Cohen Confirmed as Defense Secretary
By Linda D. Kozaryn
American Forces Press Service
WASHINGTON, Jan. 23, 1997 The Senate unanimously confirmed William S. Cohen as the 20th secretary of defense Jan. 22.
Cohen replaces William J. Perry, who served at the Pentagon's helm for nearly three years and as deputy defense secretary for one year.
The Senate confirmed Cohen shortly after he appeared before the Senate Armed Services Committee. During his confirmation hearing, Cohen said he will continue the administration's efforts to reduce the nuclear threat, establish relations with Russia, build NATO's Partnership for Peace and steer the security alliance toward expanding its membership.
Cohen said he intends to build upon these international security accomplishments. "While we are not and cannot be the world's policeman, neither can we become a prisoner of world events, isolated and tucked safely away in a continental cocoon," he said.
Cohen pledged to continue to attract the high quality of people necessary to preserve the nation's military superiority. "The increasing complexity of technology, the quickening pace of warfare and growing unpredictability of the international scene require that our people be more adaptable and agile than ever," Cohen said.
Maintaining high readiness will be a priority, he said, so U.S. forces can respond to any crisis. Cohen said he shared the view that quality of life -- pay, compensation, housing and medical benefits -- is a key element of readiness.
Modernizing the force will be another priority, Cohen said. "The massive reduction in force structure following the end of the Cold War allowed us to terminate or defer a multitude of programs within acceptable risks," he said. "This trend must now be reversed.
DoD will continue its progress in acquisition reform, dealing with excess infrastructure and adopting best business practices under his leadership, Cohen said. "Achieving a proper match of strategy, programs and resources to meet our security needs of the present and the future poses a major challenge," he said.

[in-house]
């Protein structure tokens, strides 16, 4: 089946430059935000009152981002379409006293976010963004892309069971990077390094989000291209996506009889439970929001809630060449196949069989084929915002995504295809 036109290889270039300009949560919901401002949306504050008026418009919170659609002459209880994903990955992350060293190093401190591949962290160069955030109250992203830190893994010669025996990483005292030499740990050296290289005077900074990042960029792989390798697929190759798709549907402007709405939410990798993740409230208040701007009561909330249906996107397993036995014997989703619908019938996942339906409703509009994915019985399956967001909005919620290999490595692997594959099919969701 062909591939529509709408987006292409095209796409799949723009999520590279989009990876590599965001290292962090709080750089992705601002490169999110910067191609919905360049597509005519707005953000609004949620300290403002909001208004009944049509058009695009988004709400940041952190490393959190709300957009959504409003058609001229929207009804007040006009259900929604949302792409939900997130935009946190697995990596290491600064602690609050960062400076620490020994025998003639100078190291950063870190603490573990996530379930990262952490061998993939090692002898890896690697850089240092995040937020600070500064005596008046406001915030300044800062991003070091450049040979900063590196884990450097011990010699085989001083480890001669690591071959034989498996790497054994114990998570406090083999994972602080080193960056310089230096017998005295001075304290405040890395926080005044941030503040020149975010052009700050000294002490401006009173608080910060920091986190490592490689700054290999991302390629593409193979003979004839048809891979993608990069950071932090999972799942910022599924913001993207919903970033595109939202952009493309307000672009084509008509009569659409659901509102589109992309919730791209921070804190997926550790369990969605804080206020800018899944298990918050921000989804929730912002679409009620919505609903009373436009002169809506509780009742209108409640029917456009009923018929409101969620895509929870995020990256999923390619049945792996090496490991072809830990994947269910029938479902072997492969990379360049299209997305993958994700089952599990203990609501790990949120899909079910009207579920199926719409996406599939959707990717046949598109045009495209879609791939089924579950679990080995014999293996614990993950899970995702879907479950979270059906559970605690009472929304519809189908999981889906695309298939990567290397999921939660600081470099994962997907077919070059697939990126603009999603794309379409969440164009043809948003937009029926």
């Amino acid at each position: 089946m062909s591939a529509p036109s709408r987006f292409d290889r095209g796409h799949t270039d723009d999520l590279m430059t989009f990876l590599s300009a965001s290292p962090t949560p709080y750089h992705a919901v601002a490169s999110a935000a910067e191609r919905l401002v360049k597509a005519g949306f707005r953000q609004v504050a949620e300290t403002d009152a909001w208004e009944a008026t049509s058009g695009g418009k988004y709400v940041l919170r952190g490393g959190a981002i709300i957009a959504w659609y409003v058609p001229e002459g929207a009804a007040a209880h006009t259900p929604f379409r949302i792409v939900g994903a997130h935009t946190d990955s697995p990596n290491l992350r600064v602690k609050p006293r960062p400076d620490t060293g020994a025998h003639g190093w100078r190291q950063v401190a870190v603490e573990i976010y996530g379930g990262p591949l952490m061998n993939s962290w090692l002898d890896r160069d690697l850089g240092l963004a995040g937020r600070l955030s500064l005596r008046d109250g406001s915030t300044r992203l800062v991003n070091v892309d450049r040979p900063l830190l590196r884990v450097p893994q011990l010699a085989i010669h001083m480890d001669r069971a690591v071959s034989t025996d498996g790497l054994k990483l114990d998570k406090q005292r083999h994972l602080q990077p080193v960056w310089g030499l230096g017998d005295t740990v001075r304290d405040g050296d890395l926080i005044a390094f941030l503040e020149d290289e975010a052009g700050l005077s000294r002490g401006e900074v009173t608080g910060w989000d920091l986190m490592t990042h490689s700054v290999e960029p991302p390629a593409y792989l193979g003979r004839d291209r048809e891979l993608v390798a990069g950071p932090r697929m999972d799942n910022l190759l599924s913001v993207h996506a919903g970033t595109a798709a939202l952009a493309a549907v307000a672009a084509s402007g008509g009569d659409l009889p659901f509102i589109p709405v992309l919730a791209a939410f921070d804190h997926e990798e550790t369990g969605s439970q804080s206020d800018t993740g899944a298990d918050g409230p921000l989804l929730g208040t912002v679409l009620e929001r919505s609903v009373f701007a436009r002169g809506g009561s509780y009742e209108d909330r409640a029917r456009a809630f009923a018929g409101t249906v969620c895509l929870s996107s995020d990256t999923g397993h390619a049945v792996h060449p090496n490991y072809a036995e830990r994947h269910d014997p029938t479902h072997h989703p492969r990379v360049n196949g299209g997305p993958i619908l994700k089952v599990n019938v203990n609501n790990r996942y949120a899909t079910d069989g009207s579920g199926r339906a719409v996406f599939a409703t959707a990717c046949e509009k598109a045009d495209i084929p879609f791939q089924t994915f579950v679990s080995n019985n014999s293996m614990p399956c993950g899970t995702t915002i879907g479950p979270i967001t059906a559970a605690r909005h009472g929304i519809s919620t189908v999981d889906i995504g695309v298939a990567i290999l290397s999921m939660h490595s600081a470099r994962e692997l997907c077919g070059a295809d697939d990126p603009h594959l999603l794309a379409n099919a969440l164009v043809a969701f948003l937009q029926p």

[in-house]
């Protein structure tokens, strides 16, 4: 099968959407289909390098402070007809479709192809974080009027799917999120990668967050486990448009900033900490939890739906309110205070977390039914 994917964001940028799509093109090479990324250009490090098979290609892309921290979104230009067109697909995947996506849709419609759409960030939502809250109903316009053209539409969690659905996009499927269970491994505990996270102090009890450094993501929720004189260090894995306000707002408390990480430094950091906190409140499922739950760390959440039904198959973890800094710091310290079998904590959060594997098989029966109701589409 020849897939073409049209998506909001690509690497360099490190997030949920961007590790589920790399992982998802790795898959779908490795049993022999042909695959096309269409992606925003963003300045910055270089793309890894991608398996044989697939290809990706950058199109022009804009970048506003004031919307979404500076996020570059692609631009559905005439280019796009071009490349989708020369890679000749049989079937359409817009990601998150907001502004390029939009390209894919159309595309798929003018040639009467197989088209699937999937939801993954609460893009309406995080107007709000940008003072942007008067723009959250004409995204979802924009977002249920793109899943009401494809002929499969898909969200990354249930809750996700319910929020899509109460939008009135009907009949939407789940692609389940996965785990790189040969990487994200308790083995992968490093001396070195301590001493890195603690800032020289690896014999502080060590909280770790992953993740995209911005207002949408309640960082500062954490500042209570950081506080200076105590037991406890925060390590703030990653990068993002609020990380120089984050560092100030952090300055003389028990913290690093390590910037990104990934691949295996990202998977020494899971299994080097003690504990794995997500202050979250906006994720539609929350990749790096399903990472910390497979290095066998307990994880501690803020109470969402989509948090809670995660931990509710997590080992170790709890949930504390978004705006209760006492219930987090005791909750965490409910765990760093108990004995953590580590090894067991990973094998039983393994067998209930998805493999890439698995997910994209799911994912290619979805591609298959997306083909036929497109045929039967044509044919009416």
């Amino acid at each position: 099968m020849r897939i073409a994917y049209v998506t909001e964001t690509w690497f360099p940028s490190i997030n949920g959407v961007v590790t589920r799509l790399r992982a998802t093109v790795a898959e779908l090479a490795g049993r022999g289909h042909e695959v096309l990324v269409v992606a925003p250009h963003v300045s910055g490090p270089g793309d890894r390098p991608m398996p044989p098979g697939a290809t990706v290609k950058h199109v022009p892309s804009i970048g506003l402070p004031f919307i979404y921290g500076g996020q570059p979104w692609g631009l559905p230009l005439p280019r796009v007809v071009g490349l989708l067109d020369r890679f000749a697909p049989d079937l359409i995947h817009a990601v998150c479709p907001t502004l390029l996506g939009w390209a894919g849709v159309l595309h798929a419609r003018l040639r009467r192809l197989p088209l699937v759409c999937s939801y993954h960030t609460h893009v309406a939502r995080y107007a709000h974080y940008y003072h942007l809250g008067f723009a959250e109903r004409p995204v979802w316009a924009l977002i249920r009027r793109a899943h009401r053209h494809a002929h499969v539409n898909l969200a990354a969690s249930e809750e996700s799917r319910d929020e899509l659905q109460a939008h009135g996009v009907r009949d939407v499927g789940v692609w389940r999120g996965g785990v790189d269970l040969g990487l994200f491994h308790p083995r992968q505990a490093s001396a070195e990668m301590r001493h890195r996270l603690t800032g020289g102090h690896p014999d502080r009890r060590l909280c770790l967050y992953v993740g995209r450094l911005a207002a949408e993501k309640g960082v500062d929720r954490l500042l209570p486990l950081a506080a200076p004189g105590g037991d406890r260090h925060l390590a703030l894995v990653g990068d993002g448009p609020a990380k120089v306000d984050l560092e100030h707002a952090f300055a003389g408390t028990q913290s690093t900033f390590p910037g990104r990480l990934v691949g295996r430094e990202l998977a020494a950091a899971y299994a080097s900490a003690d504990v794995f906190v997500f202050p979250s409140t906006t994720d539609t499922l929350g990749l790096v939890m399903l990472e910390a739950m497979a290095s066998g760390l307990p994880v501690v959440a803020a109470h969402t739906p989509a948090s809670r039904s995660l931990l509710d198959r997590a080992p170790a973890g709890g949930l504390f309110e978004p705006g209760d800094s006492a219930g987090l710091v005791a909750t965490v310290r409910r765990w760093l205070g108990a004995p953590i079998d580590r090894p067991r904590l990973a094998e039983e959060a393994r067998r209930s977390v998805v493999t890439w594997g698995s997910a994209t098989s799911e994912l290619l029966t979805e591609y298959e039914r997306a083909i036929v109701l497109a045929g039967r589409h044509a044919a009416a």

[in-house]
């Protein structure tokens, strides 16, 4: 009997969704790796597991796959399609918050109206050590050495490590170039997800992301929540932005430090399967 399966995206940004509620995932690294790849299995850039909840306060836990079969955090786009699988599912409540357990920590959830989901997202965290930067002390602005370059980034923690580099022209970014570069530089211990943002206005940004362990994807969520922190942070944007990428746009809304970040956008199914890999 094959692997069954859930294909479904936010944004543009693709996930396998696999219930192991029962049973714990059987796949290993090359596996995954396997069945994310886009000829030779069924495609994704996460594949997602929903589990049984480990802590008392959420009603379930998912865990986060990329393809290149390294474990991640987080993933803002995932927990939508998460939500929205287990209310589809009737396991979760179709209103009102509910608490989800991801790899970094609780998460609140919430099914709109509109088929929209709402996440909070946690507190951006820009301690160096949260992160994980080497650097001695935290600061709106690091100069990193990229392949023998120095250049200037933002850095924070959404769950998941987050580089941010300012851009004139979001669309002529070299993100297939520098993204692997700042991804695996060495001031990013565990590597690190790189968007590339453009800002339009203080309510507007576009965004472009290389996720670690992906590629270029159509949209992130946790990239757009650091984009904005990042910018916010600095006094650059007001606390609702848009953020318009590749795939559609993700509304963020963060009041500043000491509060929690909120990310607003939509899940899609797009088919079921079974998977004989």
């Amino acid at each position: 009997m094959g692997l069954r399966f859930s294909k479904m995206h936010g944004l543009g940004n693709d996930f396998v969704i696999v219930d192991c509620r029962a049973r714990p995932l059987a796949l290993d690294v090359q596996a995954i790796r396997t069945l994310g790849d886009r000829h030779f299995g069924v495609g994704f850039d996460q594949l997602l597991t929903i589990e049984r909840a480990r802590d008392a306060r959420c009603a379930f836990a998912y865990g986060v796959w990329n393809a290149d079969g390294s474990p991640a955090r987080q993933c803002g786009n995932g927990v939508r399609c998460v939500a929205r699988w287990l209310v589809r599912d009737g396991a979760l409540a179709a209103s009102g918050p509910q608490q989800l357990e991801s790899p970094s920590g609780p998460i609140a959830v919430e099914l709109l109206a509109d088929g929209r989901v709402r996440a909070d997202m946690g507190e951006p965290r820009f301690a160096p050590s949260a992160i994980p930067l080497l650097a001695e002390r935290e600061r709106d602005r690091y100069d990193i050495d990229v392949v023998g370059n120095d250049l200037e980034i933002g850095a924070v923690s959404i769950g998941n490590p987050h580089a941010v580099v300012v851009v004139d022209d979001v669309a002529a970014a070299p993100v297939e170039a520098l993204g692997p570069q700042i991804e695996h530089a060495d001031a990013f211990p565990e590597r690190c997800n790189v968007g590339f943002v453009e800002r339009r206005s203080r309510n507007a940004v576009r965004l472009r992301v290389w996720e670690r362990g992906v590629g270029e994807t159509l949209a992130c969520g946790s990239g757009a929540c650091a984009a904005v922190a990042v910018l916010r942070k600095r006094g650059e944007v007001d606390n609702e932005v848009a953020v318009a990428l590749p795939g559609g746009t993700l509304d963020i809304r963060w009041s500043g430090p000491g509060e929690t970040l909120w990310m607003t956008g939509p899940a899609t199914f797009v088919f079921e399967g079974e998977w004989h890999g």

Cohen said he expects the Quadrennial Defense Review now under way will present tough but necessary decisions. During the process, however, he will not forget the review's main purpose is to ensure the U.S. military can fight and win the nation's wars.
The gravest responsibility a defense secretary has, Cohen said, is advising the president on the use of force. "The courage, loyalty and willingness of our men and women in uniform to put their lives as stake is a national treasure that should never be taken for granted," he said. "When our forces are sent to fight, clear objectives must be set to which we are firmly committed and which we have the means to achieve decisively."
The new secretary said U.S. forces not only respond to crises, but also perform important missions every day.
"When our ships patrol strategic waters, our aircraft fly distant skies and our soldiers deploy on exercises, they are not merely on call in the event something happens," Cohen said. "By those very actions, something is happening; they are influencing the views and decisions of foreign countries, be they friends in need of assurance or foes in need of deterrence. Our forces in their daily operations are shaping the world, not merely waiting to respond to the crisis of the moment."